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April 2018    Download the Entire Issue (PDF) Available to the Public Vol. 44, No. 4   RSS Feed for Undercurrent Issues
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More Views on AOW Certifications

get the cert, save the grief!

from the April, 2018 issue of Undercurrent   Subscribe Now

As we get older, our experience as divers increases, but our increased level of certifications may not. I remember well, young divers giving Stan Waterman (famous for shooting Blue Water, White Death) diving advice on a liveaboard, quite oblivious to the fact that he had been underwater longer than they had been alive!

Few older divers today have maintained logbooks.

Although I helped technical diving pioneer Rob Palmer write the first TDI Nitrox course, I failed to give myself a Nitrox certification. After I did a lot of dives with prototype Inspiration rebreathers, I made sure to get Martin Parker, the man behind the Inspiration rebreather, to give me a manufacturer's certification, as I knew that in a few years I would be disbarred from using one without the appropriate card.

In our March issue, we noted that many of our readers never got past the PADI OWD certification despite having done a great number of dives since. Randy Brook (Twisp, WA) told us of his experience looking into booking a cruise in Micronesia, which required an Advanced Open Water card for decent diving. This is the reply he got when he sent the Undercurrent article to Zegrahm, the cruise company:

"Nice to see they used your experience for this article. To give you some background, Zegrahm moved to require the advanced open water dive certification because there were a couple instances on our expeditions where guests who only had the open water certification put themselves and others in the group in dangerous situations because of their lack of experience and certification. Because we are constantly diving in new and exciting places all over the world, requiring the advanced open water has alleviated these incidents from occurring on our trips since. This is an instance where, unfortunately, a few poor divers 'ruined' the open water certification being enough for everyone else."

"I understand the article's point that there is a varying opinion and not all certifications are done the same way, but this is Zegrahm's diving policy."

John Miller (Lubbock, TX) earned his open-water certification from the YMCA in 1973. He's director of training at the Texas Dive Center and wanted to chime in, too, with important points.

"I get numerous divers who come into my shop asking to take the PADI 'self-reliant' course or SDI 'Solo Diver' or SSI 'Independent Diver' course or [want to] become a Master Diver or instructor. Each of the agencies has different yet similar minimum requirements, but you won't get it if all you show me is your OWD card."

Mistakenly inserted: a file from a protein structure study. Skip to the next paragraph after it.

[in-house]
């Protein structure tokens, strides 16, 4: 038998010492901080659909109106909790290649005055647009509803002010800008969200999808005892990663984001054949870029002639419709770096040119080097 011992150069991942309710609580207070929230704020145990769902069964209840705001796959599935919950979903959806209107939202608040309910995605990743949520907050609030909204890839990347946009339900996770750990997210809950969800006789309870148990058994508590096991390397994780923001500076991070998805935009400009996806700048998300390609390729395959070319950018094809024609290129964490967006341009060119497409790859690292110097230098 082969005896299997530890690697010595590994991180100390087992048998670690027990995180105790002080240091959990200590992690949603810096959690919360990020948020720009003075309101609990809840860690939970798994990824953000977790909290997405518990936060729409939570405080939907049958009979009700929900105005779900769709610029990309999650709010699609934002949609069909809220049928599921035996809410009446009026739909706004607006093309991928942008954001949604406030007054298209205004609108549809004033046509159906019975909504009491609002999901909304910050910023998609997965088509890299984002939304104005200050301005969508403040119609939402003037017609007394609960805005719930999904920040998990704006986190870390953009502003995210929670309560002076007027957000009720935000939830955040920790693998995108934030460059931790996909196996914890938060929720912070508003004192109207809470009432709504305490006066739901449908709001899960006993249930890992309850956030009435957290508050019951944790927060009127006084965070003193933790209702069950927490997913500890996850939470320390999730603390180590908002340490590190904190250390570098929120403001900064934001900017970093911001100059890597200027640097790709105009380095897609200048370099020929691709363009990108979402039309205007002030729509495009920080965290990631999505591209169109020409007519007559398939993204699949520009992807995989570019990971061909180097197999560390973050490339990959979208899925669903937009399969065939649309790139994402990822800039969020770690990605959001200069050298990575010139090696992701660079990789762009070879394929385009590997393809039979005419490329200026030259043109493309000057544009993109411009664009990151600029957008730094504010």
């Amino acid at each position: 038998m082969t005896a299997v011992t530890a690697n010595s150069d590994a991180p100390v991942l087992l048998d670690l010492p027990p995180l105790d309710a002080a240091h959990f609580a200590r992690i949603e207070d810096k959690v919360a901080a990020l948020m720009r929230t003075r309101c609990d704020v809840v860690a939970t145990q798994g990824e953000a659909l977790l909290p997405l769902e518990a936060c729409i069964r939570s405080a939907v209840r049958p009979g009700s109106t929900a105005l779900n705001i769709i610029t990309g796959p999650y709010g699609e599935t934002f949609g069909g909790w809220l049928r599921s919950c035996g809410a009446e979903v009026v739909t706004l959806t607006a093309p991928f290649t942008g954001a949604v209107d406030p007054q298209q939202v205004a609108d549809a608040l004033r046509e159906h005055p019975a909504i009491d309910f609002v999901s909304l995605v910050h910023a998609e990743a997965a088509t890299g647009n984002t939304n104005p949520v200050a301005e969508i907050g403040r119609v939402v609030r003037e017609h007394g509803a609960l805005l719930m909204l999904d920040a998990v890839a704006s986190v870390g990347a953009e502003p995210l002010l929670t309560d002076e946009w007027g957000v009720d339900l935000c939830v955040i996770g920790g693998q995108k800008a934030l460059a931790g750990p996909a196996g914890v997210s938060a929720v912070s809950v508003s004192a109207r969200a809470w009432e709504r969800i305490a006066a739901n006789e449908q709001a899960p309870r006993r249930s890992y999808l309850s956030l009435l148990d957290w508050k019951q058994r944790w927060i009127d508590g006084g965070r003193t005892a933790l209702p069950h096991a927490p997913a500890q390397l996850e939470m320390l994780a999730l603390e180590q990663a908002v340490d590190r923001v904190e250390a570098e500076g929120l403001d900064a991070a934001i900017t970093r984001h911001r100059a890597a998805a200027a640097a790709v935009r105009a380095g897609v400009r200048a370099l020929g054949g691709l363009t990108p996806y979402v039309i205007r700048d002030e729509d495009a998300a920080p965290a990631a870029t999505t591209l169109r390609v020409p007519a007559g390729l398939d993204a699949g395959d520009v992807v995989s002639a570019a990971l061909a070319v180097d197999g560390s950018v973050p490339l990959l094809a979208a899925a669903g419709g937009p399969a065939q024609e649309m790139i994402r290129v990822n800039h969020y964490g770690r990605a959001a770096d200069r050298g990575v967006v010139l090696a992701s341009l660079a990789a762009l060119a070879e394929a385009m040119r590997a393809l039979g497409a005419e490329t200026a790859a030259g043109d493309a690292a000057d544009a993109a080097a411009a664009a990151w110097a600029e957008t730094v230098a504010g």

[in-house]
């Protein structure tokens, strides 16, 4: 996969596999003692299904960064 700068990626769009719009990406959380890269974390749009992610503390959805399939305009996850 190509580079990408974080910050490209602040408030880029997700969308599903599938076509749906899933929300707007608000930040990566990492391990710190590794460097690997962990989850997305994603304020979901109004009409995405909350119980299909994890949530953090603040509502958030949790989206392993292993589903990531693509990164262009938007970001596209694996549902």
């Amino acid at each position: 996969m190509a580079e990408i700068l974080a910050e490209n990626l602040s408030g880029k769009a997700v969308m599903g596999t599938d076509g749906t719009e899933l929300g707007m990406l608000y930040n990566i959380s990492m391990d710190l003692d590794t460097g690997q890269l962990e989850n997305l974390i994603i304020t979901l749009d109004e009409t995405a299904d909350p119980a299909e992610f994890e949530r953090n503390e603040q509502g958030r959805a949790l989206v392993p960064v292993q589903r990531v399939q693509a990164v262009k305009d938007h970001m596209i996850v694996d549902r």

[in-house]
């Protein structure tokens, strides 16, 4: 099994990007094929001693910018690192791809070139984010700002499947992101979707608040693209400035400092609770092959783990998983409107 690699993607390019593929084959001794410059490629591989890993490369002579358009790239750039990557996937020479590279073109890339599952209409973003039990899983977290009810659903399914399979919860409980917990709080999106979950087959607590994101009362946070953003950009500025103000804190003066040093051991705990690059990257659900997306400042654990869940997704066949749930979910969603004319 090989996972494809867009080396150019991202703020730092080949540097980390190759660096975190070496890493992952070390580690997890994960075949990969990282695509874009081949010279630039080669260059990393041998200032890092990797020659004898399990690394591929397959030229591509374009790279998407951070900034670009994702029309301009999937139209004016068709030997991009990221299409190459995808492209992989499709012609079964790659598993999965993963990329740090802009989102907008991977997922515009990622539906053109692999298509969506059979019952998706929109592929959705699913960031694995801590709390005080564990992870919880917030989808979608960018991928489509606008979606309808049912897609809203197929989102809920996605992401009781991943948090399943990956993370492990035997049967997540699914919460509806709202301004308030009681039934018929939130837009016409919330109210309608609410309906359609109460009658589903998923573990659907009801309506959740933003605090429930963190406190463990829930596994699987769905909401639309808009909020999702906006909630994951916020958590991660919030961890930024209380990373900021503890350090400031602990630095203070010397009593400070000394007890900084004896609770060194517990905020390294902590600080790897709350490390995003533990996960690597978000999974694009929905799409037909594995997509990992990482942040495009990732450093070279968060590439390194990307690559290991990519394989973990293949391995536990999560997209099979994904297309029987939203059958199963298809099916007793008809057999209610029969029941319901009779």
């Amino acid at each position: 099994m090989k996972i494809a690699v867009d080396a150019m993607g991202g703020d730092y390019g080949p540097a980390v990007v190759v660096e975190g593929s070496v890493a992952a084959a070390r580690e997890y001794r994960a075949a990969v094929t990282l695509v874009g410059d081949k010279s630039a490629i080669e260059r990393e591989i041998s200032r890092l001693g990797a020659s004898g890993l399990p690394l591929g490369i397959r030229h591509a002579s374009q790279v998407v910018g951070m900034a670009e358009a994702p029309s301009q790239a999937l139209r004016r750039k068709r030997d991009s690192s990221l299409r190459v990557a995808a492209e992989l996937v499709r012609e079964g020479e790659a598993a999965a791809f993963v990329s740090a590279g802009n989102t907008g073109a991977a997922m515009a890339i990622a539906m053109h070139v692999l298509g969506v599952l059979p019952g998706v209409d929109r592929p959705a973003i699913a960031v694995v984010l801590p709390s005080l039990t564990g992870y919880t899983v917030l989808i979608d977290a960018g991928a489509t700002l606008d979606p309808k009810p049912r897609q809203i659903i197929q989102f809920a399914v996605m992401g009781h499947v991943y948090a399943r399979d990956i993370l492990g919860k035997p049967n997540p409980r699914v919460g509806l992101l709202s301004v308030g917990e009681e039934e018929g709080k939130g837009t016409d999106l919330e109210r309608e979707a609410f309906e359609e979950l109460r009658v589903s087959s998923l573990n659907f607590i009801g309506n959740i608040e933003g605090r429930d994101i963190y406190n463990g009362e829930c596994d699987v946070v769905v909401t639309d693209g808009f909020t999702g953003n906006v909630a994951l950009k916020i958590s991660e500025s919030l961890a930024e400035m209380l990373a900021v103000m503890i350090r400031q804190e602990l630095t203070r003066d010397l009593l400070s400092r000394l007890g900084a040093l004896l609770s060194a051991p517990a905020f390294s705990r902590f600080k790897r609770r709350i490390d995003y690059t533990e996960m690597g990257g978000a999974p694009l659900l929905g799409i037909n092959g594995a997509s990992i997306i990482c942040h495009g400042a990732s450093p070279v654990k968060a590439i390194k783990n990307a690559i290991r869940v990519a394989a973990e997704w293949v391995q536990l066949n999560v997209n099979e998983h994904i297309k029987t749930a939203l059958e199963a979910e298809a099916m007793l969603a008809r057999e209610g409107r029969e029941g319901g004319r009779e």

"I find very few divers today with logbooks that they have maintained, whether paper or digital. Many courses require a certain number of logged dives and dives of a certain experience, e.g., wreck, drift, deep, etc. The dive operator that requests proof of an Advanced Open Water certification may simply want to confirm you can deep dive safely and other safe practices."

"Have you taken the sport seriously and continued to dive and learn? PADI divers can earn their AOW with as little as nine total logged dives. Whereas with SSI you won't get it until you have 24 logged dives and some special training. I once went to Tobago with Sport Diver Magazine and they required everyone in the group to have their AOW."

"A nice dive spot near Santa Rosa, NM, is a lake with rock crystals and freshwater sponges. The owner requires a copy of your AOW card even if you are an instructor! It is her insurance company requirement, and if you want to dive the lake, put up a copy of your AOW."

"Don't fault the dive operator who wants to see your AOW or log book. Know the requirements before booking your trip, and if it requires something like a Wreck Diver or Extended Range card to dive the San Francisco Maru at Truk, then get the training before booking the trip."

Typical of long-time divers, our publisher, Ben Davison, traveling under his real name, has only a PADI Basic card (that's not even Open Water), but finds his Nitrox card opens doors to the diving he wants to do.

Bill Gleason (Kentfield, CA) wrote to say that although he and his wife, Doreen, had been OWD certified for around 40 years, he recently got an AOW certifciation just "for the hell of it." He also mentioned a friend who got both OWD and AOW during the same five days in Bali.

"This makes him think he's super-qualified, but he totally lacks experience in dealing with raging currents, low air, equipment failure, assisting a buddy, and so on. We think there should be a mandatory requirement of 50 dives between open water and advanced certification."

Maybe the dive industry is going in the wrong direction, but it seems to us it's better to bite the bullet and get the right paperwork. You can probably do it during your next dive trip without making any changes to your dive routine. And it will save problems along the way!

-- John Bantin

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